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Is Zika coming to a city near you? Check out this map

More cities than previously assumed could soon be grappling with Zika virus if two species of mosquitos are found to be equally effective carriers of the disease. A new interactive map shows the relative risk for 100 cities worldwide, including many US locations.

Even if only one mosquito species proves capable of spreading Zika, the scientists say cities such as Miami and Houston are at high risk of seeing more of the disease this summer.

“Among urban areas in the US, Miami and Houston are at the greatest risk.”

For a new study, published in the Lancet Infectious Diseases, researchers mapped how Zika is likely to spread in 100 cities worldwide under two different scenarios, taking into account air travel to and from affected areas in Latin America, and the prevalence of two common mosquito species associated with the disease.

Although both mosquito species have been detected with Zika, researchers point out that only one type of mosquito is known to be effective at spreading the virus. If the second species also is capable of spreading Zika among people, more places in the United States, Europe, and Asia than previously thought will probably experience outbreaks.

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“The spread depends critically on if a second mosquito species is a very good transmitter of Zika,” says Sahotra Sarkar, a faculty member in the integrative biology and philosophy departments at the University of Texas at Austin. “If it is, then the risk is even worse than what has been forecast so far.”

Public health officials with the World Health Organization (WHO) and other agencies have forecast the spread of Zika with too little information about the effectiveness of different types of mosquitos in spreading the disease, Sarkar says.

Under the first scenario, in which only one mosquito species spreads Zika, existing models significantly overestimate the danger of the Zika virus in most of the world. In the United States, for example, only Florida, Texas, and Louisiana—home to the Aedes aegypti mosquito—would probably experience widespread cases of Zika.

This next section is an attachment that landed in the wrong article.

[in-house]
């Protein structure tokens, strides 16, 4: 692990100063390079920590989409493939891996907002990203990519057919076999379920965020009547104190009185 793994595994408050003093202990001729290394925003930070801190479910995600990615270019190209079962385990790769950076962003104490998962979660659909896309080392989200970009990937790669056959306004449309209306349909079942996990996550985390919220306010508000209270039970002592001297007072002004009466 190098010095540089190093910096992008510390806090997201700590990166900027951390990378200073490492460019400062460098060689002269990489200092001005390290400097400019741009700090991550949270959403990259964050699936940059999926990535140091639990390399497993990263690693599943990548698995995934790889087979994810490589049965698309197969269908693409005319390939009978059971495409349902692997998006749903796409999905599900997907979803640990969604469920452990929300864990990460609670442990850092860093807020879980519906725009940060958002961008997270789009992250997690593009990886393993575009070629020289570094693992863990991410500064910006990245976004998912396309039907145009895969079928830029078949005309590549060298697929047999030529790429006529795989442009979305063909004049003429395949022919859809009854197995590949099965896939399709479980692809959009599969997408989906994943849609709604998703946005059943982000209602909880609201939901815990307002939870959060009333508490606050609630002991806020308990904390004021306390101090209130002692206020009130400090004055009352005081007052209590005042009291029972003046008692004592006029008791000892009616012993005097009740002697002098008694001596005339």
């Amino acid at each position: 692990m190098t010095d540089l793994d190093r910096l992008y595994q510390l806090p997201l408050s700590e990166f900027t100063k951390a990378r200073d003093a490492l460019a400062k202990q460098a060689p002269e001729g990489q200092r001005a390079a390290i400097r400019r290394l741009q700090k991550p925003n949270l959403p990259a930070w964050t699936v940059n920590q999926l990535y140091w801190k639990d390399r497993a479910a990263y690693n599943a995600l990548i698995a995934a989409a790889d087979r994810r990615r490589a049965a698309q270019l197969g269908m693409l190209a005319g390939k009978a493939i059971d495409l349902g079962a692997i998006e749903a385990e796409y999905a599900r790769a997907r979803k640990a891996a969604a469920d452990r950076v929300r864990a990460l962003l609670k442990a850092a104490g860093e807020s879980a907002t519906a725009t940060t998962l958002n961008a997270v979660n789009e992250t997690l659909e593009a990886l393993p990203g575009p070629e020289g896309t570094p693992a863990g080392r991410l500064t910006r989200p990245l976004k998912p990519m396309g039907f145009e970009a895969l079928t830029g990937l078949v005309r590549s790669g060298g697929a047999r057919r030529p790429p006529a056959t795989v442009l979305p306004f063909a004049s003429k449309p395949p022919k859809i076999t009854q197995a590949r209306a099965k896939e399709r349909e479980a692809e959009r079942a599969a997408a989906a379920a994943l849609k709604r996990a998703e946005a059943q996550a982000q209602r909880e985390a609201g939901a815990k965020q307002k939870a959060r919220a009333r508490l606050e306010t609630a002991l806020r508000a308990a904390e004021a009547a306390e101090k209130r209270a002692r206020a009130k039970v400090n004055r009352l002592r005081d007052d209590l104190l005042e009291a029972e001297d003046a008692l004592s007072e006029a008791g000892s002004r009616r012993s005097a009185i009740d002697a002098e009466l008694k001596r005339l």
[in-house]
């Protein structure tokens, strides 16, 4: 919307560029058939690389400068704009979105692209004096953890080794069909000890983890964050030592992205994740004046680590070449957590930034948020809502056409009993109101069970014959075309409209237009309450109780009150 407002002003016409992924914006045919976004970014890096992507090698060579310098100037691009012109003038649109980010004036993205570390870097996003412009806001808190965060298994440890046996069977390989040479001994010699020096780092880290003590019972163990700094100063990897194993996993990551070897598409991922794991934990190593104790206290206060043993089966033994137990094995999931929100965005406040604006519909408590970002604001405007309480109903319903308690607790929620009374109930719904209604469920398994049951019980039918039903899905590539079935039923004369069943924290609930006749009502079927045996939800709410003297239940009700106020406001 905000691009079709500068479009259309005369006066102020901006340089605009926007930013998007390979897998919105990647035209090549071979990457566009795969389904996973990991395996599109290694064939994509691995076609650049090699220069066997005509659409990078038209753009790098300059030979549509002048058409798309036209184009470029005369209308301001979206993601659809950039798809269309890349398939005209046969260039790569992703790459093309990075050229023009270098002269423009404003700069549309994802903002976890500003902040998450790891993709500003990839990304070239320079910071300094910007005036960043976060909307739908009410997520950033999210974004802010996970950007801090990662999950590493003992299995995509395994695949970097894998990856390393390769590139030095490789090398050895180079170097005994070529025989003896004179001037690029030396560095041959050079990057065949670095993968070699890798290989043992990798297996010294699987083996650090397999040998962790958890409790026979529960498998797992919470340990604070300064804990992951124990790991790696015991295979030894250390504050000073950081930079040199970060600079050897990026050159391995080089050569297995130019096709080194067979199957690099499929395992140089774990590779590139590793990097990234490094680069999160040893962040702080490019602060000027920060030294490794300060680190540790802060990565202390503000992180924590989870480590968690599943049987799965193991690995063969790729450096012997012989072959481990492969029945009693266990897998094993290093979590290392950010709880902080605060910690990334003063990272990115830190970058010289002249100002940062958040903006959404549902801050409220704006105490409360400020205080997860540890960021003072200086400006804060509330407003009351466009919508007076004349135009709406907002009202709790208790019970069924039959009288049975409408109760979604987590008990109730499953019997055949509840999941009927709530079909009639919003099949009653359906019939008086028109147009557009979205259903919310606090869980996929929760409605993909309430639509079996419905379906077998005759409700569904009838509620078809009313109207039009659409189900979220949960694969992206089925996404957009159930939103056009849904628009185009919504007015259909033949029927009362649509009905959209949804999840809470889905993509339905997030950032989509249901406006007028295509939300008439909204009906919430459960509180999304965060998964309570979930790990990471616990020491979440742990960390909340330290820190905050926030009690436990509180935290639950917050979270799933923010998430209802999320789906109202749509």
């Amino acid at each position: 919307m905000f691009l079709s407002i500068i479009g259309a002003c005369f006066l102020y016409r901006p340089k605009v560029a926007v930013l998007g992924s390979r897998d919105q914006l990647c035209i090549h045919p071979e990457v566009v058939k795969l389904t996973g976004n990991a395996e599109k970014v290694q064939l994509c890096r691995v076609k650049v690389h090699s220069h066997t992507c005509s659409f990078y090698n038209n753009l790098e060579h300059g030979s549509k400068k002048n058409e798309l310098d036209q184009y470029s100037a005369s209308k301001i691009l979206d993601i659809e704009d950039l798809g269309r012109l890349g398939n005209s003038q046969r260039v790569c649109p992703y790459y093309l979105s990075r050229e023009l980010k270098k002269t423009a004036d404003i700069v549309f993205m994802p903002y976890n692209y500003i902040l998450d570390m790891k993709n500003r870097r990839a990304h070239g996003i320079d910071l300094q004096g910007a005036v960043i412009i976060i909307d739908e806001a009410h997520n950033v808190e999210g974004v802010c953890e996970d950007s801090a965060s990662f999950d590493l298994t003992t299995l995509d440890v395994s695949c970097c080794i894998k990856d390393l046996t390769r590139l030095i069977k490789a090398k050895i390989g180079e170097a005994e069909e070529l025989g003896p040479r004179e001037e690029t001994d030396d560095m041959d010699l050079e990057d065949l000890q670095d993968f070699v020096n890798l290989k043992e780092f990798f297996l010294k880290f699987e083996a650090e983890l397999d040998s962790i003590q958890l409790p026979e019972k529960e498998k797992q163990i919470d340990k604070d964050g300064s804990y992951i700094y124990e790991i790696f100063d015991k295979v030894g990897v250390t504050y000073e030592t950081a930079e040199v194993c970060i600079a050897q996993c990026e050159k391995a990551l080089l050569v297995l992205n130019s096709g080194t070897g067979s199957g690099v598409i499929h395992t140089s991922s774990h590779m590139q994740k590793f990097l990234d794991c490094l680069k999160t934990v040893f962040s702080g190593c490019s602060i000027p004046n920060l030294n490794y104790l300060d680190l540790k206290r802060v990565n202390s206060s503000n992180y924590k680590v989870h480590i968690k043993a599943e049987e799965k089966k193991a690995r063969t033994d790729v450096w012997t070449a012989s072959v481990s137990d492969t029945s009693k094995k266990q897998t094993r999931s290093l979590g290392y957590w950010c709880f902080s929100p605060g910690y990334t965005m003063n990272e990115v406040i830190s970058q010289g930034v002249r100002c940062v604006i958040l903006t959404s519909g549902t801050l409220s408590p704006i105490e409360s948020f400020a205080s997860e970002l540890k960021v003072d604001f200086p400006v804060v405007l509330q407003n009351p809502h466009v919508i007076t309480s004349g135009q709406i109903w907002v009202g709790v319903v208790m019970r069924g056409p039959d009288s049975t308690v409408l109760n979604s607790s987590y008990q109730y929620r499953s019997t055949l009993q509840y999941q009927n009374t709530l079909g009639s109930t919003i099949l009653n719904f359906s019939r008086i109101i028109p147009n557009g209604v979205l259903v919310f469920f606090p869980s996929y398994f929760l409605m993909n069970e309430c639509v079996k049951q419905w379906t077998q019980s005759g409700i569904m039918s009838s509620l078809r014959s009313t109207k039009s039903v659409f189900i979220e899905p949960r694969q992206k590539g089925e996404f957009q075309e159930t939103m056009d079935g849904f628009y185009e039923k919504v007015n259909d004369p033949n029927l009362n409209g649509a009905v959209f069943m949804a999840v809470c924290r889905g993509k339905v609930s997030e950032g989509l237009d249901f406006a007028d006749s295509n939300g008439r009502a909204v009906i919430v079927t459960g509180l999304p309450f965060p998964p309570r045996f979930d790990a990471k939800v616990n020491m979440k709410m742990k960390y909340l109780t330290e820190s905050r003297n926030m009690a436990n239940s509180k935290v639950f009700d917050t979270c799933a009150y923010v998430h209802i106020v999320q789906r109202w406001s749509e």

“Among urban areas in the US, Miami and Houston are at the greatest risk,” Sarkar says. “In general there is greater risk to Florida than Texas because more travel to Latin America and the Caribbean occurs there.”

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Under the second scenario, however, in which another species—Aedes albopictus, known to harbor the disease but not yet known to be good at transmitting it—is also capable of spreading Zika, the WHO model underestimates the likelihood of transmission. Parts of the world previously believed to be at low risk—such as Canada, Chile, and many countries in Europe and Asia—would probably experience a spread in Zika.

Under this scenario within the United States, New York would face an even greater risk than Houston.

The findings came out the same day as a study from the National Center for Atmospheric Research that looked at how Zika would be likely to spread in US cities this summer. A new map points out the importance of learning immediately whether both mosquito species can effectively spread the Zika virus to ensure an appropriate public health response in different regions.

Regardless, cities such as Miami, Orlando, Houston, Tampa, and New Orleans should step up efforts to sample and monitor local mosquito populations and be prepared to implement drastic mosquito control measures, Sarkar says. And travelers to Latin America should continue to take precautions to protect themselves.

“The risk of additional Zika spread is further heightened by the upcoming 2016 Summer Olympics, which will be hosted in Rio de Janeiro, Brazil, the epicenter of the Zika virus outbreak,” says coauthor Lauren Gardner of the University of New South Wales.

Source: University of Texas at Austin